[See also under General and Miscellaneous, pp. 306, 318.]
1845–47 (no exact date). The loon comes in the fall to sail and bathe in the pond,4 making the woods ring with its wild laughter in the early morning, at rumor of whose arrival all Concord sportsmen are on the alert, in gigs, on foot, two by two, three by three, with patent rifles, patches, conical balls, spy-glass or open hole over the barrel. They seem already to hear the loon laugh; come rustling through the woods like October leaves, these on this side, those on that, for the poor loon cannot be omnipresent; if he dive here, must come up somewhere. The October wind rises, rustling the leaves, ruffling the pond water, so that no loon can be seen rippling the surface. Our sportsmen scour, sweep the pond with spy-glass in vain, making the woods ring with rude [?] charges of powder, for the loon went off in that morning rain with one loud, long, hearty laugh, and our sportsmen must beat a retreat to town and stable and daily routine, shop work, unfinished jobs again.
Or in the gray dawn the sleeper hears the long ducking gun explode over toward Goose Pond, and, hastening to the door, sees the remnant of a flock, black duck or teal, go whistling by with outstretched neck, with broken ranks, but in ranger order. And the silent hunter emerges into the carriage road with ruffled feathers at his belt, from the dark pond-side where he has lain in his bower since the stars went out.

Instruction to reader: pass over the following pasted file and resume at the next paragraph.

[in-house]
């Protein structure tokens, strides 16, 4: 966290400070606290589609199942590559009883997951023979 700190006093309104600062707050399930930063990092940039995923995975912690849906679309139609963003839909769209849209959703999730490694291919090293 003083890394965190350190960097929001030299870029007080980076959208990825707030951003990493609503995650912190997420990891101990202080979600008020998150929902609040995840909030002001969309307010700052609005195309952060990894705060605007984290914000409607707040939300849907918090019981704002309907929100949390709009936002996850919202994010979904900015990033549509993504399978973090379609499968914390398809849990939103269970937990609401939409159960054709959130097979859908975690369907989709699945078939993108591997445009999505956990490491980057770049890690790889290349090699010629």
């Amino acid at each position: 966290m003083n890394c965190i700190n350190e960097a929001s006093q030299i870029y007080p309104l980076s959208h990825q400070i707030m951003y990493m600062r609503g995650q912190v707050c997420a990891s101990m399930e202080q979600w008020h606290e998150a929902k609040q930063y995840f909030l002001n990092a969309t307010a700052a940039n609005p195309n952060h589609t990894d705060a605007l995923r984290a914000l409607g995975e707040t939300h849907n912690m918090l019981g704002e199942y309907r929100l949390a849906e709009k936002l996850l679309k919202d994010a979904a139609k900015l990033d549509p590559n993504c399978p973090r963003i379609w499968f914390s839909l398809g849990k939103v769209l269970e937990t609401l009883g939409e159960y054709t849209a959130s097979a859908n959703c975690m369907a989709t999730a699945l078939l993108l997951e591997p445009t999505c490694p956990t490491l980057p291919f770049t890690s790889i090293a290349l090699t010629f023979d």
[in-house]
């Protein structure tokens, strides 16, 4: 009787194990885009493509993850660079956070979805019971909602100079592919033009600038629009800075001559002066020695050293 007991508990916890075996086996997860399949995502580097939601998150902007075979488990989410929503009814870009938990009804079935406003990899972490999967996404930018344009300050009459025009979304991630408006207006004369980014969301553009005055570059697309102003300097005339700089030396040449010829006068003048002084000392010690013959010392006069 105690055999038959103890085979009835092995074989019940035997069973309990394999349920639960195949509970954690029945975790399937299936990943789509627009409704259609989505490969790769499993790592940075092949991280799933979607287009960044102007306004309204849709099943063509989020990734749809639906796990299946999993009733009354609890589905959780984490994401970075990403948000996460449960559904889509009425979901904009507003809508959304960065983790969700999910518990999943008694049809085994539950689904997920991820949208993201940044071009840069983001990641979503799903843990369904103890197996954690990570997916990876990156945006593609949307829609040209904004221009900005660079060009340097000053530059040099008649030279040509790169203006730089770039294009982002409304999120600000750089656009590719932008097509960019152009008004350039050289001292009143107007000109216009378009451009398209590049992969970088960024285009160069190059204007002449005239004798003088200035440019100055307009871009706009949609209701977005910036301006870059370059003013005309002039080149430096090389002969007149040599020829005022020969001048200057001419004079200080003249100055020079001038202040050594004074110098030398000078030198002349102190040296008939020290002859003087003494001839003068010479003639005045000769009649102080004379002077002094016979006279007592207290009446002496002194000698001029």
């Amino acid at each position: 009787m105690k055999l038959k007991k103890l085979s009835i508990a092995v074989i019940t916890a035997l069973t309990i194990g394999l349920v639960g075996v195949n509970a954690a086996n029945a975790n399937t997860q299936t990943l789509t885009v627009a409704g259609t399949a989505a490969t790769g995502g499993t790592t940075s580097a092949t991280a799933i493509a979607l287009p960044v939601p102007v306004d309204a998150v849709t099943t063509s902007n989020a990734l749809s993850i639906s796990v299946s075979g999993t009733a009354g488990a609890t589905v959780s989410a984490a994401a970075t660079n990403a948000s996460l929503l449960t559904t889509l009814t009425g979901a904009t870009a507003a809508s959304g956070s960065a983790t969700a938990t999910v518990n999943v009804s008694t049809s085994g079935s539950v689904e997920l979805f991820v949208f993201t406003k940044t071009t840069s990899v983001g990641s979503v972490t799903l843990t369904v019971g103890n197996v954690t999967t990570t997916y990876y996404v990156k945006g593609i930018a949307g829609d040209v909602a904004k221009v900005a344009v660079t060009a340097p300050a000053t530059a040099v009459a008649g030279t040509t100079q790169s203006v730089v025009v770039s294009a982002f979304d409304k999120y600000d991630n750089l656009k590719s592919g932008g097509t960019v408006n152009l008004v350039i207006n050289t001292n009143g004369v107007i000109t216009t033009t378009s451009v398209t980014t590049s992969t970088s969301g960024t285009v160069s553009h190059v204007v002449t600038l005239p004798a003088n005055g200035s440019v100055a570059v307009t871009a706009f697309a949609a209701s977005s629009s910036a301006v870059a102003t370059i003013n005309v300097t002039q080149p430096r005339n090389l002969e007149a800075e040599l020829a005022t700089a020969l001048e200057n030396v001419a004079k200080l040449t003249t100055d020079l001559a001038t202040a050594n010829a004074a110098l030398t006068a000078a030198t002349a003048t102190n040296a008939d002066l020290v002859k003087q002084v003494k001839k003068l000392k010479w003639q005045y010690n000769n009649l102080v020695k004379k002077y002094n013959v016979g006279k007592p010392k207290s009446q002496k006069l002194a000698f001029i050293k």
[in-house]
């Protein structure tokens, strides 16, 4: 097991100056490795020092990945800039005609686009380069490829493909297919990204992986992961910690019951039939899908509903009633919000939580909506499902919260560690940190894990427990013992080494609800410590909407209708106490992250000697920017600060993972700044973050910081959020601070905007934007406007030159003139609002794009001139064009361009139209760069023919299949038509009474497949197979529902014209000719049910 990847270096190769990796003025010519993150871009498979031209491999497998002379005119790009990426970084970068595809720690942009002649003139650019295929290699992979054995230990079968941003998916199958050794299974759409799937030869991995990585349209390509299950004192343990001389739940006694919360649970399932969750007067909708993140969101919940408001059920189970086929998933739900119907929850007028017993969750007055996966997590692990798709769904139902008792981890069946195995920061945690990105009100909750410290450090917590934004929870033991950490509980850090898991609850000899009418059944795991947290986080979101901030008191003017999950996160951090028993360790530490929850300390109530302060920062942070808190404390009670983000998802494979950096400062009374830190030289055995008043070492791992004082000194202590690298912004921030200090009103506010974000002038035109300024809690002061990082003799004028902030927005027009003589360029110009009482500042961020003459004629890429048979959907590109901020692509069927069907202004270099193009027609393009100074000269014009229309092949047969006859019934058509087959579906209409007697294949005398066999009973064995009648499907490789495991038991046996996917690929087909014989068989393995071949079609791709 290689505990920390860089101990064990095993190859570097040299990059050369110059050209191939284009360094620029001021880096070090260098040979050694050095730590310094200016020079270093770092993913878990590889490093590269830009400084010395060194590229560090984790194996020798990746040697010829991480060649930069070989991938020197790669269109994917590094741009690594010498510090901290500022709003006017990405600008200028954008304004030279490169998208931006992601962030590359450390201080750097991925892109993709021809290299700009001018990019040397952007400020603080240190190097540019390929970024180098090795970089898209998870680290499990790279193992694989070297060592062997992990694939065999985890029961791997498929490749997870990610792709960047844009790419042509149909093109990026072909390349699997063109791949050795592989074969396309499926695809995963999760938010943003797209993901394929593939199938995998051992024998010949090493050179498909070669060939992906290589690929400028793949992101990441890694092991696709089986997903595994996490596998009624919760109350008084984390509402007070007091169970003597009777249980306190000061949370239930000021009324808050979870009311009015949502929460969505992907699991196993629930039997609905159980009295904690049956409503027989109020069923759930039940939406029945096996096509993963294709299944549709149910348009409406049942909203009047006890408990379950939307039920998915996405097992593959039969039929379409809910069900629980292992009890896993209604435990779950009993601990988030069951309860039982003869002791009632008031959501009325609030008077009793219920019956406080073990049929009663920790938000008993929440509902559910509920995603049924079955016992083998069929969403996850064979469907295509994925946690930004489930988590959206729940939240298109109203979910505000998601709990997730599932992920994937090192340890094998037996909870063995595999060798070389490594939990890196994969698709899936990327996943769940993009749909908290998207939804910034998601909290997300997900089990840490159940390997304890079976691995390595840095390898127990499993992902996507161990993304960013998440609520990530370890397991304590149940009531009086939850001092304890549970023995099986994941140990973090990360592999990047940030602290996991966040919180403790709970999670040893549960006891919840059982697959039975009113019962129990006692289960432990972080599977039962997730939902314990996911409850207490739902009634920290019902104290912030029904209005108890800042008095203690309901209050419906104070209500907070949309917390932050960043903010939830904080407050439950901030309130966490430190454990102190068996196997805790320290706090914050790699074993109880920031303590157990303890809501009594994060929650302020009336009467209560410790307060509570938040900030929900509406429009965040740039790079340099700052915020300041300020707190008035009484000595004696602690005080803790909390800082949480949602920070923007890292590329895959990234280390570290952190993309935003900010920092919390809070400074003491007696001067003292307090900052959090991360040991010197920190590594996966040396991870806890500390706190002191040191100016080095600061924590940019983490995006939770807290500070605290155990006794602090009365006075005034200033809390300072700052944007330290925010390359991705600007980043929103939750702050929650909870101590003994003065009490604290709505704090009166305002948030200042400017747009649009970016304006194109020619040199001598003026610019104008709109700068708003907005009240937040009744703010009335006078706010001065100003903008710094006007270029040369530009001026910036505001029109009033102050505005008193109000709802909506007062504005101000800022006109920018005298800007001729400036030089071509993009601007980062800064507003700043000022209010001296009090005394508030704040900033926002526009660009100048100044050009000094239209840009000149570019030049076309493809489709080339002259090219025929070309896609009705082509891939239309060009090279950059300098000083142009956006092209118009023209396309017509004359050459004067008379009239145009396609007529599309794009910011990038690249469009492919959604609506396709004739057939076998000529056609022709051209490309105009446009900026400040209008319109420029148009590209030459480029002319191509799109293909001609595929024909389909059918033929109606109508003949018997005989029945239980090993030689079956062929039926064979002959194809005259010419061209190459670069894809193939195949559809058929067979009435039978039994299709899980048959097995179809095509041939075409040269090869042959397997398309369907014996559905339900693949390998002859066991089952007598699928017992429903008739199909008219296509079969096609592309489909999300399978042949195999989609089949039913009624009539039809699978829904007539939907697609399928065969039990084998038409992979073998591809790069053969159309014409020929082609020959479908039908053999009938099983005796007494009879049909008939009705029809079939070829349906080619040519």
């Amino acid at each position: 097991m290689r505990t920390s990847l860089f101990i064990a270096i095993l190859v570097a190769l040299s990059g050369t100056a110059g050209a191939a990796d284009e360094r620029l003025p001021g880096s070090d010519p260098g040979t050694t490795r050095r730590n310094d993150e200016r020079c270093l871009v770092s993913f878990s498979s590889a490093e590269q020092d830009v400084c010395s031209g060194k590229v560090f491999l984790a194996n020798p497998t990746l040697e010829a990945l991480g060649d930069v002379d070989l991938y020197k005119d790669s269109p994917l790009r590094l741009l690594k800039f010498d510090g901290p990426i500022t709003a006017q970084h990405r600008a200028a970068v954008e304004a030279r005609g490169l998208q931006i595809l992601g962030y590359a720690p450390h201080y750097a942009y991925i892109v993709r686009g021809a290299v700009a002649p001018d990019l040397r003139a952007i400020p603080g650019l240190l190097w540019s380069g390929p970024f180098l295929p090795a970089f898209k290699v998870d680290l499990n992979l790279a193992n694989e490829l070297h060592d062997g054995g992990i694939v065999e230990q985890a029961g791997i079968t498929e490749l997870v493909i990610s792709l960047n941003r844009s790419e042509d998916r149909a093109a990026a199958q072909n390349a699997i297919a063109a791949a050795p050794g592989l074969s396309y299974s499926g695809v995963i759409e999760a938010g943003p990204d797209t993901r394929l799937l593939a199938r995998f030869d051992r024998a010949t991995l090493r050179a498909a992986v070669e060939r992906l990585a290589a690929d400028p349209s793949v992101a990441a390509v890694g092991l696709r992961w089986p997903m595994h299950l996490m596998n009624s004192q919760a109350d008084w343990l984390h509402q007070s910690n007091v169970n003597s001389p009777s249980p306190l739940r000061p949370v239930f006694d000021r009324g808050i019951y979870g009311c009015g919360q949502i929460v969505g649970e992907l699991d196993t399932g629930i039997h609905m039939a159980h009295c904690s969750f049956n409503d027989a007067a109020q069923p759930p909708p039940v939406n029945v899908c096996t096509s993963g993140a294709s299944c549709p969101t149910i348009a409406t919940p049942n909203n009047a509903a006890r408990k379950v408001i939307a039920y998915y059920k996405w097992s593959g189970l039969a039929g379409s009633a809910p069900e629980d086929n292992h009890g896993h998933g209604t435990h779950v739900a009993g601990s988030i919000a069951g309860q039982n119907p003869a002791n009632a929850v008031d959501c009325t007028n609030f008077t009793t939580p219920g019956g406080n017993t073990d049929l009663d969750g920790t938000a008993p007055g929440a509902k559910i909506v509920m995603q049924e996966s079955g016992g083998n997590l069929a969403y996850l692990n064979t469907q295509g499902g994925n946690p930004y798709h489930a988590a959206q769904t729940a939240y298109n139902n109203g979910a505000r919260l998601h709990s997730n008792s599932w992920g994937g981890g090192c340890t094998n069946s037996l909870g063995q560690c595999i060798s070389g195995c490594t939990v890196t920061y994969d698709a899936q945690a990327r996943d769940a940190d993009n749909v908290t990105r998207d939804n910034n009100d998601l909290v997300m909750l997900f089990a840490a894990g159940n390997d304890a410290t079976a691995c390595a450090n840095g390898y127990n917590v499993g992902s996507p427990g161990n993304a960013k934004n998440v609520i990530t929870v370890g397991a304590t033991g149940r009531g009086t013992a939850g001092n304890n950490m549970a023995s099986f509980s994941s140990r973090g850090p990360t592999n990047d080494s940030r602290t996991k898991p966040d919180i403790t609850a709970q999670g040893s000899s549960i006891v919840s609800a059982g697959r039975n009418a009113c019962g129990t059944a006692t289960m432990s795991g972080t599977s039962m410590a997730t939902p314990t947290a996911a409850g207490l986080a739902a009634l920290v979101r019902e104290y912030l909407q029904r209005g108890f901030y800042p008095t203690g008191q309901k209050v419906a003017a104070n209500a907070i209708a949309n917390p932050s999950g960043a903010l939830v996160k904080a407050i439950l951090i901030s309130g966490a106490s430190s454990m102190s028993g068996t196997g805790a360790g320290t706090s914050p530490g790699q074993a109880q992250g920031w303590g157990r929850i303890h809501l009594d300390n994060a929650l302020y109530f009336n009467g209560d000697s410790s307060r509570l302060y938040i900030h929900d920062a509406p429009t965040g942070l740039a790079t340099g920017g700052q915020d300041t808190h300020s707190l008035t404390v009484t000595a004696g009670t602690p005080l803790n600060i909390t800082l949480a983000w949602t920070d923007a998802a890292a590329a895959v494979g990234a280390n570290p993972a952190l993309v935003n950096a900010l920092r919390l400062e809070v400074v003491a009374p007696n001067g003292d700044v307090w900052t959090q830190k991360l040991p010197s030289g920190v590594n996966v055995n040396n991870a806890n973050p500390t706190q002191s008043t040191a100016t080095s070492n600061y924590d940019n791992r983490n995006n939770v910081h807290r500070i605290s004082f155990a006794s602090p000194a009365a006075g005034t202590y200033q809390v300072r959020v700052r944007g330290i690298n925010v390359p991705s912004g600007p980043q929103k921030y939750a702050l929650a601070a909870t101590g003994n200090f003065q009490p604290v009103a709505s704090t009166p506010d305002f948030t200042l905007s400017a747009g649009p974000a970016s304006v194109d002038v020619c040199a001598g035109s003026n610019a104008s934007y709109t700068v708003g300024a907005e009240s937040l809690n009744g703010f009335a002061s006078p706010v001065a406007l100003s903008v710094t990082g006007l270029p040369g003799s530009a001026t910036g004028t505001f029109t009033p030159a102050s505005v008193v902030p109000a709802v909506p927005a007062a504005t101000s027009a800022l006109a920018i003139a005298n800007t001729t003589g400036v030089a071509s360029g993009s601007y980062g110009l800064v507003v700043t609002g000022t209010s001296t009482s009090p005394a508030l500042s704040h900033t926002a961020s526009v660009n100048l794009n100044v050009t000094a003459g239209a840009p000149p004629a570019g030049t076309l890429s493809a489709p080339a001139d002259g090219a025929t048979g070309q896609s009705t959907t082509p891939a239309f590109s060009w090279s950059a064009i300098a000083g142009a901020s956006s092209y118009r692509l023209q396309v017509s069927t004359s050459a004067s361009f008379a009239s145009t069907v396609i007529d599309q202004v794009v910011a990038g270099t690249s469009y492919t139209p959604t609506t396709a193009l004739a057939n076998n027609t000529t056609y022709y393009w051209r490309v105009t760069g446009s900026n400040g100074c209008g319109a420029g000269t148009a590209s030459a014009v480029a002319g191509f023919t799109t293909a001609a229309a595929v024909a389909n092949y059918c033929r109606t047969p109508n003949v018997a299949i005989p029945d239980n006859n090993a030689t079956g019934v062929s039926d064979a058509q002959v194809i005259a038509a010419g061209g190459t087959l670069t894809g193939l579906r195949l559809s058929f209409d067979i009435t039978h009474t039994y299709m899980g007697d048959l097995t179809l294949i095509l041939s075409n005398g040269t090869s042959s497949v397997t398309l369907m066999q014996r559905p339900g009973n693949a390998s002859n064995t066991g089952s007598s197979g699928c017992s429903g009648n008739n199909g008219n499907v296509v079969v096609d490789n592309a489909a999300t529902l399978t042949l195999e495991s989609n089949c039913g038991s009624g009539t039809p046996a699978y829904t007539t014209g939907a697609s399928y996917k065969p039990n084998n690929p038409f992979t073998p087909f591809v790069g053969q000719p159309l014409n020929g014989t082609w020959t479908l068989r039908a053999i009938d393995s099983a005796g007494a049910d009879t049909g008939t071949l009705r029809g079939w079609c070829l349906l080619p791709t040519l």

And for a week you hear the circling clamor, clangor, of some solitary goose through the fog, seeking its mate, peopling the woods with a larger life than they can hold.
For hours in fall days you shall watch the ducks cunningly tack and veer and hold the middle of the pond, far from the sportsmen on the shore, — tricks they have learned and practiced in far Canada lakes or in Louisiana bayous.
The waves rise and dash, taking sides with all water-fowl.